What does phonics look like at Kettlefields Primary School?
The children follow the Government approved 'Twinkl' phonics programme daily, which starts in the foundation stage and progresses through Key Stage 1. The emphasis is to make phonics a fun and memorable experience where the children learn in a variety of different ways using interactive and practical games and activities alongside written tasks, with a focus on a specific phoneme, diagraph, trigraph or spelling rule. These activities take place both indoors and where possible outdoors. The children also read books in a group that are aligned to the phonics sounds they are learning. These books are also sent home to consolidate the learning in class.
In year 2 there is an increased focus on grammar and spelling, whilst also revising prior learning to ensure there are no gaps in knowledge. In Year 1 the children sit the Phonics Screening Check, which is a statutory assessment and if the required standard is not met, the children resit the test in Year 2.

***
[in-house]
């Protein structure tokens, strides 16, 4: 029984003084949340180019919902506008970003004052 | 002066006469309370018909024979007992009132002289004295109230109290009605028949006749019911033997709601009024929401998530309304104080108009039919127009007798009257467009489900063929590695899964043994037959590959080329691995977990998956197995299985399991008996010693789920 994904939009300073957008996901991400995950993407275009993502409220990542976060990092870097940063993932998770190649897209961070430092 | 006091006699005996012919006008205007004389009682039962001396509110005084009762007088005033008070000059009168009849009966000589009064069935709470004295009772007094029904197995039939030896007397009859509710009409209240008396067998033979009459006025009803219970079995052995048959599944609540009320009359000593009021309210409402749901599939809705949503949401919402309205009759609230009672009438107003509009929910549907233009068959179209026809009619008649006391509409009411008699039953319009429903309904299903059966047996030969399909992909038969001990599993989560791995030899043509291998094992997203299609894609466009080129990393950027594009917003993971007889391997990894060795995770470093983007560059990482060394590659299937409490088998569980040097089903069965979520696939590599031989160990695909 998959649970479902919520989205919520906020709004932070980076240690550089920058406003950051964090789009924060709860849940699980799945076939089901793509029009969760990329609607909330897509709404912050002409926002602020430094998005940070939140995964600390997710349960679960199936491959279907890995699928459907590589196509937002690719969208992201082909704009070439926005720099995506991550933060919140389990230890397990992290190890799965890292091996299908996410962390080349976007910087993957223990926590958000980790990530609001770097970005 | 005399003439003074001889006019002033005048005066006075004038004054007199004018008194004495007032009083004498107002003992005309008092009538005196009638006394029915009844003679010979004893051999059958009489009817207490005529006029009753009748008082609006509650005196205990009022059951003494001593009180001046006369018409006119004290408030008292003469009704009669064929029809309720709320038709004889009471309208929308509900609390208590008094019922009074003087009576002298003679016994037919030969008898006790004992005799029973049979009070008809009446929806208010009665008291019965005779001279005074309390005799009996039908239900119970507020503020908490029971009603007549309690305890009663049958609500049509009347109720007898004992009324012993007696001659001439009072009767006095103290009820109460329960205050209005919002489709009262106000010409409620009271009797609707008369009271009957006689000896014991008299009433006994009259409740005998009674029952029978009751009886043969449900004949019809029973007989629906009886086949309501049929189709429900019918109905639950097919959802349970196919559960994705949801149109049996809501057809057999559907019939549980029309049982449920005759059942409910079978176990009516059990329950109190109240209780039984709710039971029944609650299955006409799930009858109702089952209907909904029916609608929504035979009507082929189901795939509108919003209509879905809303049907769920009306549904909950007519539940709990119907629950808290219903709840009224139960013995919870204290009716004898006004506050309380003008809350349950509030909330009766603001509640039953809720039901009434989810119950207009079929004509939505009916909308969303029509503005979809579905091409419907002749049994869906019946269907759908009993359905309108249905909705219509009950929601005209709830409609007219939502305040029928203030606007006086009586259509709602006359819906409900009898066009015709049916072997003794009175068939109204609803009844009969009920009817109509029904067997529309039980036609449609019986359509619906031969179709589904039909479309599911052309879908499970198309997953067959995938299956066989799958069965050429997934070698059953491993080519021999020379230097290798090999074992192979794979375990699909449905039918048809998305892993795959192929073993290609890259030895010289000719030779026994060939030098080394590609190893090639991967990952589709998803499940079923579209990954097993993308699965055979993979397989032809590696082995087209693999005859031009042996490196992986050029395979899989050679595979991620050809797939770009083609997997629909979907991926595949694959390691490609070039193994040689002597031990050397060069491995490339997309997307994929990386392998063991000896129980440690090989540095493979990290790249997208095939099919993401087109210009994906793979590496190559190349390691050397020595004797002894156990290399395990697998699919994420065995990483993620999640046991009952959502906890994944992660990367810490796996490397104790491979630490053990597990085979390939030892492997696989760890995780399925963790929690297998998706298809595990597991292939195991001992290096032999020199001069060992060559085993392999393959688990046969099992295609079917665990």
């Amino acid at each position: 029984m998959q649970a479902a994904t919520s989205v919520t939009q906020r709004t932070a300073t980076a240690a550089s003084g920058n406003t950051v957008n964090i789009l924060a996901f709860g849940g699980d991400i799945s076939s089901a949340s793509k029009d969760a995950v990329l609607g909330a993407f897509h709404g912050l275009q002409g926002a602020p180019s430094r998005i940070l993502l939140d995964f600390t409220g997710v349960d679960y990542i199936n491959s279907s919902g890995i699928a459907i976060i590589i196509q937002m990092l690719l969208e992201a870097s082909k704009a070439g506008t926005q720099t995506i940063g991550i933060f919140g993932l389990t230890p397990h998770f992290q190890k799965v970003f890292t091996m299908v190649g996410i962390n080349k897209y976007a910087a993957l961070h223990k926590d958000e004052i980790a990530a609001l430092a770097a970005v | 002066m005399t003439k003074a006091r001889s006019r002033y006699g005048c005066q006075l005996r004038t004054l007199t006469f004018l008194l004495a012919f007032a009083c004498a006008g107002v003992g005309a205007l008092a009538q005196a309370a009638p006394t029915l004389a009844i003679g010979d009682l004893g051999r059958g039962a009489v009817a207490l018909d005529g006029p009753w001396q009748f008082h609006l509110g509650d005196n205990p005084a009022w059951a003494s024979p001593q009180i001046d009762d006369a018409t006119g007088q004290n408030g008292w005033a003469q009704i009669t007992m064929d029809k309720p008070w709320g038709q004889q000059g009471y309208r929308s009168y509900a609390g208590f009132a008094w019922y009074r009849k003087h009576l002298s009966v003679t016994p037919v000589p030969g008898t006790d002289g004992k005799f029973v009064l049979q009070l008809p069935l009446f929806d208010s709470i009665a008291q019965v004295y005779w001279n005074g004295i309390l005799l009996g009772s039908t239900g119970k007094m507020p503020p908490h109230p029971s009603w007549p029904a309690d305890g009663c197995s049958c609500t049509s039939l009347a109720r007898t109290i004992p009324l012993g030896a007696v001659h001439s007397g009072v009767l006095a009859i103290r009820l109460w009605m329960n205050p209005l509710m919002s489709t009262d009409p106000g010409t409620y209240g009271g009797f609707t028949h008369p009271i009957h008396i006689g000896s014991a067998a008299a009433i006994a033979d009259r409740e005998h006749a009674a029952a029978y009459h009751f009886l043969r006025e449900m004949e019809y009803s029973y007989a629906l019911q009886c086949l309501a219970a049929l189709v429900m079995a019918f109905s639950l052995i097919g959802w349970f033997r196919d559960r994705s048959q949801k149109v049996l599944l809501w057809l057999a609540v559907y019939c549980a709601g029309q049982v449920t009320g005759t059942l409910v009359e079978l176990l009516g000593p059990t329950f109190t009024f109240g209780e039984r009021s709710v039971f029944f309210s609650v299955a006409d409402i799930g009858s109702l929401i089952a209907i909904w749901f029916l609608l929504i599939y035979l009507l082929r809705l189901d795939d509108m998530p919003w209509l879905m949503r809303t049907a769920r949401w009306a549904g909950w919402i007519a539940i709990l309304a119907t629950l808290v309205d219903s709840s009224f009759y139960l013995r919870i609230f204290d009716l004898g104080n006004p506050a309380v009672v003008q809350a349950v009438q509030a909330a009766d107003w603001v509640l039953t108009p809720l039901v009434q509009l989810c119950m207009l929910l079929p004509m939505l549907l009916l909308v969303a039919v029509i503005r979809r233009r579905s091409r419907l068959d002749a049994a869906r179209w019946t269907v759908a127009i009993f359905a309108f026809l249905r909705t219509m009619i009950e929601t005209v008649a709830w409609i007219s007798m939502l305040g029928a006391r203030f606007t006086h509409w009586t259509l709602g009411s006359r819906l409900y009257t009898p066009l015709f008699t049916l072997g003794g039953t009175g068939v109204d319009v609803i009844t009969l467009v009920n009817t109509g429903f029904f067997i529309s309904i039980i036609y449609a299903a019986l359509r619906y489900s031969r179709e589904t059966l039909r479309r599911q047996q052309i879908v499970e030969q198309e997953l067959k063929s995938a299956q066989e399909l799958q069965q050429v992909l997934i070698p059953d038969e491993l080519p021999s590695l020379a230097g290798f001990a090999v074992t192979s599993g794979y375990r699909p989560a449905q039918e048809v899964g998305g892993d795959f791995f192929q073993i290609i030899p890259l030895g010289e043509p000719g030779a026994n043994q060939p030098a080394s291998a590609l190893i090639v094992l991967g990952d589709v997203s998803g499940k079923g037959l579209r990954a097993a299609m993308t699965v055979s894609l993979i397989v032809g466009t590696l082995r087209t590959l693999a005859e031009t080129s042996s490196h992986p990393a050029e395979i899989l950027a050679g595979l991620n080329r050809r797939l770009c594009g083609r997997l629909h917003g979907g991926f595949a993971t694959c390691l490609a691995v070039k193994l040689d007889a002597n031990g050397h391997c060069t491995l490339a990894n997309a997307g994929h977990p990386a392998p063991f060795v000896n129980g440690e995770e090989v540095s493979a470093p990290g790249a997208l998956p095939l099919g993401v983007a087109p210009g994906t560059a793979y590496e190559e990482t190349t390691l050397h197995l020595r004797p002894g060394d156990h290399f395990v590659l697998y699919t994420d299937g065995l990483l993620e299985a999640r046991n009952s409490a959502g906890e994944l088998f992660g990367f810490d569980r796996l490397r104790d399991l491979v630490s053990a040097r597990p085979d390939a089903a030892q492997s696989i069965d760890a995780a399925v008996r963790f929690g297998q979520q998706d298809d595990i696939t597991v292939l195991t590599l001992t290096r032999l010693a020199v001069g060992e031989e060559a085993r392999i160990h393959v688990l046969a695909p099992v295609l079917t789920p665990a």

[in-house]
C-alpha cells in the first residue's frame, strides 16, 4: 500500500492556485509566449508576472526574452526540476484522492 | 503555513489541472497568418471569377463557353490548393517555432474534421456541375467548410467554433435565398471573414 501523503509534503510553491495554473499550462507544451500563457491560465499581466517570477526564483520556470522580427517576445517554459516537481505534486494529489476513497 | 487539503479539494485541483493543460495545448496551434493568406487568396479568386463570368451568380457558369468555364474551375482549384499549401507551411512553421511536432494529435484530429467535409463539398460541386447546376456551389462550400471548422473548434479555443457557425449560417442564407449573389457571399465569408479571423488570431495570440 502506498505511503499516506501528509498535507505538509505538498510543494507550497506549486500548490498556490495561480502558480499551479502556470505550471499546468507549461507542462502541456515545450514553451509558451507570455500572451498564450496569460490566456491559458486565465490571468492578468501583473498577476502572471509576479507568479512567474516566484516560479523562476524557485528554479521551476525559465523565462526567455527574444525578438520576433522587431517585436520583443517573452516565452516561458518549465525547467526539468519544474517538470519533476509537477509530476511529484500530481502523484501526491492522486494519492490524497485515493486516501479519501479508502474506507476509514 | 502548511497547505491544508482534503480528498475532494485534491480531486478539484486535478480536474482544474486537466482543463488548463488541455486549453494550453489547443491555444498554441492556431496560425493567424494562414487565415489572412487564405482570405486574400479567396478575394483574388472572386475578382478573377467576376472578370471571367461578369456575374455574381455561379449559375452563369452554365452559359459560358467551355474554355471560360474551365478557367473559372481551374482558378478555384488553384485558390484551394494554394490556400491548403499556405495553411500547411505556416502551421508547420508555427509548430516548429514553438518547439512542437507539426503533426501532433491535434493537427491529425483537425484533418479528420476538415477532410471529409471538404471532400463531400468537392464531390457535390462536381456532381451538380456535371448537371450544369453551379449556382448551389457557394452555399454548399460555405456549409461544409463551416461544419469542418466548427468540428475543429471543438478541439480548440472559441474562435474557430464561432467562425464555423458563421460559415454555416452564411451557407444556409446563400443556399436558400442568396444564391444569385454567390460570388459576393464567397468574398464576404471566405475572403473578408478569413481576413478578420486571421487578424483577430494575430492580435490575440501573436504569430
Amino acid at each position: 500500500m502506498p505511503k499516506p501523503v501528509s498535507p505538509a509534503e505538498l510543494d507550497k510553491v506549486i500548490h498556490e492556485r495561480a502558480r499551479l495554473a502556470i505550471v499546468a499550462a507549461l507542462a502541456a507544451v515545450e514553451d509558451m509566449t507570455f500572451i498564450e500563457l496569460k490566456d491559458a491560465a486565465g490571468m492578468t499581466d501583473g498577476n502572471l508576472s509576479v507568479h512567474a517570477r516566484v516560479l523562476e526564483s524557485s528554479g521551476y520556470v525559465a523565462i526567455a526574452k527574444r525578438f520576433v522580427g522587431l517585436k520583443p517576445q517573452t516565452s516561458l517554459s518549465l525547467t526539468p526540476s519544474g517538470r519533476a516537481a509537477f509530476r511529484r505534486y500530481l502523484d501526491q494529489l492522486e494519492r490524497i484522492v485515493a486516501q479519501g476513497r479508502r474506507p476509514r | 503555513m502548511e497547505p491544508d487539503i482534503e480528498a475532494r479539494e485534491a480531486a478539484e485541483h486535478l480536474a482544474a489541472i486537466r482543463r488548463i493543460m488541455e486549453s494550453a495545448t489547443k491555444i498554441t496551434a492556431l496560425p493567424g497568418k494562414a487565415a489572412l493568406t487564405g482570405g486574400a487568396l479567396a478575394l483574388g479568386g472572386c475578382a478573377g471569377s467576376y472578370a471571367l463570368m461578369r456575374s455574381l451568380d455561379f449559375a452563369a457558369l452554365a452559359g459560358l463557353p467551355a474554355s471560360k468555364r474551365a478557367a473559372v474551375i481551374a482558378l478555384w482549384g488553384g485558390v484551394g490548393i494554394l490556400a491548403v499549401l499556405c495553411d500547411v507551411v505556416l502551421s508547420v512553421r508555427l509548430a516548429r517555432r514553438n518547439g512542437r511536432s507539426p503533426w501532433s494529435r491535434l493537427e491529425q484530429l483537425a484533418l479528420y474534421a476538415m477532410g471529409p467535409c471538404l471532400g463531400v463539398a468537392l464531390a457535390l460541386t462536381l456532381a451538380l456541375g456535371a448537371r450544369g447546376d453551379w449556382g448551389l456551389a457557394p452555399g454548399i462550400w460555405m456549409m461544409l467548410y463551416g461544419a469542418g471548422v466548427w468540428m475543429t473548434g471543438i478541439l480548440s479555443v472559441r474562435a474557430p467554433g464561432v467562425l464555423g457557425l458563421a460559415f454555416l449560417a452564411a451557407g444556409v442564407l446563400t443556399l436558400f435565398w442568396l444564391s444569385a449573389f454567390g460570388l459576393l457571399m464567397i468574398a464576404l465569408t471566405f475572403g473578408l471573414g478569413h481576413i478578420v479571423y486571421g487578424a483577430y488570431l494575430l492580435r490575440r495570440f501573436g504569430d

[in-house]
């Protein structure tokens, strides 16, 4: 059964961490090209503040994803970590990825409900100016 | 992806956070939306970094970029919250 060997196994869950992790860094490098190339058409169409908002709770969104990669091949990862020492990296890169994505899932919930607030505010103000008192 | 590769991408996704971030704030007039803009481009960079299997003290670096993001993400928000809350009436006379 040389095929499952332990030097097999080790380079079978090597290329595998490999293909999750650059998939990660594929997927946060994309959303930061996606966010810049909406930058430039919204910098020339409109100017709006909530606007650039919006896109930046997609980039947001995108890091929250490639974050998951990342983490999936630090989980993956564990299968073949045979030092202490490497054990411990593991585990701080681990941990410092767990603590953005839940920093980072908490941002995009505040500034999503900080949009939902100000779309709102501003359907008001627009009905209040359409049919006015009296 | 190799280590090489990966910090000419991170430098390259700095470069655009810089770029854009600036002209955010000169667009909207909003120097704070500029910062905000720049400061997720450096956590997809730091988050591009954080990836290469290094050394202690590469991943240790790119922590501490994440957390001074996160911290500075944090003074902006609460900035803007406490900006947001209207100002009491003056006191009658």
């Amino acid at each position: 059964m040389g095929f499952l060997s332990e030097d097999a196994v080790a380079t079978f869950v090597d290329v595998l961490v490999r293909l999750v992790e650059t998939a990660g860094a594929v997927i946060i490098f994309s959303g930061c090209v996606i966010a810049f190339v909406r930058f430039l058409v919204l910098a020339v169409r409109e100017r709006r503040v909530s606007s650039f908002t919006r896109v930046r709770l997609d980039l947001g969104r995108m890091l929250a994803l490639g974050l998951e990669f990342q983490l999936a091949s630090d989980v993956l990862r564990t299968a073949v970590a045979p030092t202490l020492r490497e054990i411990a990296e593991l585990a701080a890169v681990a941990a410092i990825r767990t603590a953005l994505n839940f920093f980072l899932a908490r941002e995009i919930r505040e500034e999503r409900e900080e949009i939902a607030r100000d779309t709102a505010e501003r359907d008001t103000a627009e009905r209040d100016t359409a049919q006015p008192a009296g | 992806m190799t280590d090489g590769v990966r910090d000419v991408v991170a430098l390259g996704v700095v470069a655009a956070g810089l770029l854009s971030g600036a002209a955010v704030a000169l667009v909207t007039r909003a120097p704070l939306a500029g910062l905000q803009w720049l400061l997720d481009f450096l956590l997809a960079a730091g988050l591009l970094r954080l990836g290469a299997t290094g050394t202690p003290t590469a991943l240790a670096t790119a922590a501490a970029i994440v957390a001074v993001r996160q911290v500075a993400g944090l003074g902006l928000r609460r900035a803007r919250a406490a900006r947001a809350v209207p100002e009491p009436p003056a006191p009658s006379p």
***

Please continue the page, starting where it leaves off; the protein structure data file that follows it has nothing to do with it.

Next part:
The children are tracked and monitored every half term and teacher and teaching assistants support children to plug any gaps in understanding and knowledge.
Please see the video below to help you with how enunciate each phoneme and our slideshow for images of what phonics looks like in school.
So, what is phonics?
Words are made up from small units of sound called phonemes. Phonics teaches children to listen carefully and identify the phonemes that make up each word. This helps children to learn to read and spell words.
In their phonics lessons the children are taught 3 main things:
The children are taught GPCs, which stands for grapheme phoneme correspondences. This means that they are taught all of the phonemes in the English language and ways of writing them down. These sounds are taught in a particular order through phases of learning (Phase 1 - 6), starting with s, a, t, p.
Children are taught to blend by saying the sounds that make up a word and merging them together until they can hear what the word is. This skill is essential when they are learning to read.
Children are also taught to segment. This is almost the opposite of blending when children are able to say a word and then break it up into phonemes. This skill is vital to support children with spelling words.